Nancy King is 84 years old, and she’s finally dealing with her traumatic childhood. In her memoir, Breaking the Silence (2020, Terra Nova Books, 326 pages, $21.95), she lays it out in 109 short chapters, and an introductory short story called “The First Trip to Osiris.”

“When I wrote ‘Osiris,’ it was a shock. It was like my psyche was telling me about my mother and my father and my uncle. Even then, it took until 2016 until I could really face it,” says the former University of Delaware professor who moved to Santa Fe in 2001. “The First Trip to Osiris” is about a feisty young woman who gets lost at sea. The story is full of symbolism, metaphor, and big psychological ideas. Though equally harrowing as what comes after, it’s stylistically unrelated to the rest of the book, in which King takes a matter-of-fact tone in scenes of gut-wrenching child abuse, chronic illness, and bad choices.

Laying the groundwork early on, she recalls a story her mother often told about taking baby Nancy to a fancy New York City pediatrician because other people kept telling her that her infant was too thin. “‘After the doctor examined you, he told us that although you were thin, you were healthy. Then he said he thought I needed to see a psychiatrist.’” King notes that this was in 1936. “How many pediatricians in 1936 recommend that a mother see a psychiatrist?” she asks the reader.

In another section, she talks about her mother’s violent streak: “I am playing with my favorite doll when Mommy rushes into my room. She is screaming and pulling me and pushing me into the living room. ‘I hate you. I hate you. You’re nothing but trouble. I’m sorry you were born,’ ” King also writes about a time when she was five years old. “She throws me against the wall and bashes my head against it. Bangs my head against the wall.”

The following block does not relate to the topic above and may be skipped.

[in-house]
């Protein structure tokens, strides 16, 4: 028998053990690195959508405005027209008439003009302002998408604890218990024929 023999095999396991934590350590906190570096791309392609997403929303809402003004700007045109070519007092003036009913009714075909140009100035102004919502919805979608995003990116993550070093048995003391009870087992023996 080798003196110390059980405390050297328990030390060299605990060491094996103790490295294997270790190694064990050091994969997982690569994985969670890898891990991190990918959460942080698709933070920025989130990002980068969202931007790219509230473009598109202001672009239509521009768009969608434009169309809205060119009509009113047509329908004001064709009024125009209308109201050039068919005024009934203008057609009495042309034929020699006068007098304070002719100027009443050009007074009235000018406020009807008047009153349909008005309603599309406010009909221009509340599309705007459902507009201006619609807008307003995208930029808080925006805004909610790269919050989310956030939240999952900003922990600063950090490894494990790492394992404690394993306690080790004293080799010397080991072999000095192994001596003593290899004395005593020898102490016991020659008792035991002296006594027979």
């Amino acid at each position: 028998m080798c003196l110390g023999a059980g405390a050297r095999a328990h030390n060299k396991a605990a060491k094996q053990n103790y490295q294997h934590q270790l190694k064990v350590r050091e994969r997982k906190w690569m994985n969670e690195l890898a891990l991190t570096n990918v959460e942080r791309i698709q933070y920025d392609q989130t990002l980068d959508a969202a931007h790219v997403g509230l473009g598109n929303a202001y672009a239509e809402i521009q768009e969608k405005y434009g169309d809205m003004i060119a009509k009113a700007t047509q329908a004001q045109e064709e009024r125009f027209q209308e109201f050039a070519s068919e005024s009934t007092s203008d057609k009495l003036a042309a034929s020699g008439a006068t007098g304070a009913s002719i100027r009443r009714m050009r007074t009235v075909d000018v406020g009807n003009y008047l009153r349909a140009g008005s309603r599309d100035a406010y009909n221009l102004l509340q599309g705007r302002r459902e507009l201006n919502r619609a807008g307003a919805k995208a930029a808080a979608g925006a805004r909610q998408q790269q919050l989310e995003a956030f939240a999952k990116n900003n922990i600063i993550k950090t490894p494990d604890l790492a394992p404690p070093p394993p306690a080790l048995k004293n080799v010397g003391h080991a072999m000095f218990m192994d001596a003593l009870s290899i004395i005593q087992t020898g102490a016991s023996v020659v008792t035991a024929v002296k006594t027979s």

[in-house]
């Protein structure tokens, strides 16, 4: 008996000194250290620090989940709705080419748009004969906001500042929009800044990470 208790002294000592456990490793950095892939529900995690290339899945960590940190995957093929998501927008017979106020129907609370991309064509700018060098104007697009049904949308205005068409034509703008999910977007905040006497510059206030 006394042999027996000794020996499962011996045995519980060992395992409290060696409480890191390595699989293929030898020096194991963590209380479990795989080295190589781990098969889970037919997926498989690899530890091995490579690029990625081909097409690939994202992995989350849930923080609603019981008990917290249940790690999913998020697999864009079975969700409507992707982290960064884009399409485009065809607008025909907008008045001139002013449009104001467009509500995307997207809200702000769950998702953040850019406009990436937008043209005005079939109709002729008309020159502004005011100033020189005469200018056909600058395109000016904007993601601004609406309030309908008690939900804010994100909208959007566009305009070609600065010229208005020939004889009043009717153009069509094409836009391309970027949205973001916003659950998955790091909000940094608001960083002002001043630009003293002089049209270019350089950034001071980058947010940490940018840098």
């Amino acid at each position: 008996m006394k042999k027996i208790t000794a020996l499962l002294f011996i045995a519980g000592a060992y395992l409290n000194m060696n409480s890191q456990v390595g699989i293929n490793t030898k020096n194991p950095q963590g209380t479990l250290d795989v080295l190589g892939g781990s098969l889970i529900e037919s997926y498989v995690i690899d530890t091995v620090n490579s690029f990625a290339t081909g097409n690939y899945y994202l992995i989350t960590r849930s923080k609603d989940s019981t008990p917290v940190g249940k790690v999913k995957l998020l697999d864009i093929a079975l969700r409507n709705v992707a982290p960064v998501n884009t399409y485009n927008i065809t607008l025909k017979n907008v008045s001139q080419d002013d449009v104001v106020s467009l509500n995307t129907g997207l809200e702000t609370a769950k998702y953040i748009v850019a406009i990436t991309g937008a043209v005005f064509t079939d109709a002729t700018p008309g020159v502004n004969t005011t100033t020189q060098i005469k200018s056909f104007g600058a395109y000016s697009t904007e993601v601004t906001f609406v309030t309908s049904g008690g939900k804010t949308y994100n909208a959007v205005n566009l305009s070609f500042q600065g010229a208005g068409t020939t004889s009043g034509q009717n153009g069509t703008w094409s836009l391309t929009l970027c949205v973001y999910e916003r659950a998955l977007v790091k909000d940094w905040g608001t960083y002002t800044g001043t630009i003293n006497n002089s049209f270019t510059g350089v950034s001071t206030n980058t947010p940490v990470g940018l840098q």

As terrifying as that passage may be, it pales in comparison to the acts of torture that King remembers being perpetrated by her uncle, or the sexual abuse by her father. King says that if one chapter is too intense, readers can move on. “The arc of the book is healing. I always tell people that if the beginning is too much, read the last chapter.”

King has written five novels and thought she was writing a sixth when all that came out were stories about abuse. At first, she wasn’t even sure where they were coming from. She thought she was making them up. And yet, they wouldn’t stop surfacing, unbidden. They were coming to her not as so-called “recovered” memories, but as images that had always been there, in the periphery, that suddenly made narrative sense. A Jungian therapist and an energy healer helped her realize that they were memories. So, she let them come, writing associatively, one story prompting another. After a while, she wasn’t sure what to do with it, or whether she wanted to continue, so she showed it to a former student.

“She said she was going through a hard time, and what I was writing was helping her, so I kept going.”

An editor told King that she could write the stories in whatever order she needed to, but if she wanted the memoir to be comprehensible to readers, she should eventually put them in chronological order. “I’m not very computer savvy,” King says. “I printed out 300 pages and had to lay them all out and walk around and rearrange them, and then go back in and cut and paste. But it put me in charge of the story to put it in order.”

King’s main motivation for writing Breaking the Silence is to shatter a misconception that she says many people hold about child abuse. “People don’t believe professional women with advanced degrees can have abuse backgrounds. They think you have to be poor, or not White. We were comfortably middle class. If you came to my house, you would have seen two well-dressed, well-fed children. You would never know what a house of horrors it was,” she says.

“I’m hoping that my stories help people remember their own, or connect to their own, or question whether the stories they were told about themselves as children are actually truth. In my case, they were mostly lies.” ◀

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